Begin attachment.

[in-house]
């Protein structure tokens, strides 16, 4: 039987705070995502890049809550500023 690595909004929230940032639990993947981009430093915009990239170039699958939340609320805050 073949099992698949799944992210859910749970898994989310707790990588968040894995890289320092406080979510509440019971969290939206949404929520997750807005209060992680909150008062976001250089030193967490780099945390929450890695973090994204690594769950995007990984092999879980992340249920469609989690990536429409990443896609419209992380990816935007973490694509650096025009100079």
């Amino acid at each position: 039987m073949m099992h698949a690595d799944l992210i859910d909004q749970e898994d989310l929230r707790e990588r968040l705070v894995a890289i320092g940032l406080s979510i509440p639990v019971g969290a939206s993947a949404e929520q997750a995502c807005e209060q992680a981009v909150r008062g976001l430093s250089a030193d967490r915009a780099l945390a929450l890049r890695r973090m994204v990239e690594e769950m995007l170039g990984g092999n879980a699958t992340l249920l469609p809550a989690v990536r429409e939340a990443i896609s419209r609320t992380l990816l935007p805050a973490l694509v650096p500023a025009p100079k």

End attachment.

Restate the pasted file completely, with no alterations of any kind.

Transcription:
[in-house]
């Protein structure tokens, strides 16, 4: 039987705070995502890049809550500023 690595909004929230940032639990993947981009430093915009990239170039699958939340609320805050 073949099992698949799944992210859910749970898994989310707790990588968040894995890289320092406080979510509440019971969290939206949404929520997750807005209060992680909150008062976001250089030193967490780099945390929450890695973090994204690594769950995007990984092999879980992340249920469609989690990536429409990443896609419209992380990816935007973490694509650096025009100079």
């Amino acid at each position: 039987m073949m099992h698949a690595d799944l992210i859910d909004q749970e898994d989310l929230r707790e990588r968040l705070v894995a890289i320092g940032l406080s979510i509440p639990v019971g969290a939206s993947a949404e929520q997750a995502c807005e209060q992680a981009v909150r008062g976001l430093s250089a030193d967490r915009a780099l945390a929450l890049r890695r973090m994204v990239e690594e769950m995007l170039g990984g092999n879980a699958t992340l249920l469609p809550a989690v990536r429409e939340a990443i896609s419209r609320t992380l990816l935007p805050a973490l694509v650096p500023a025009p100079k």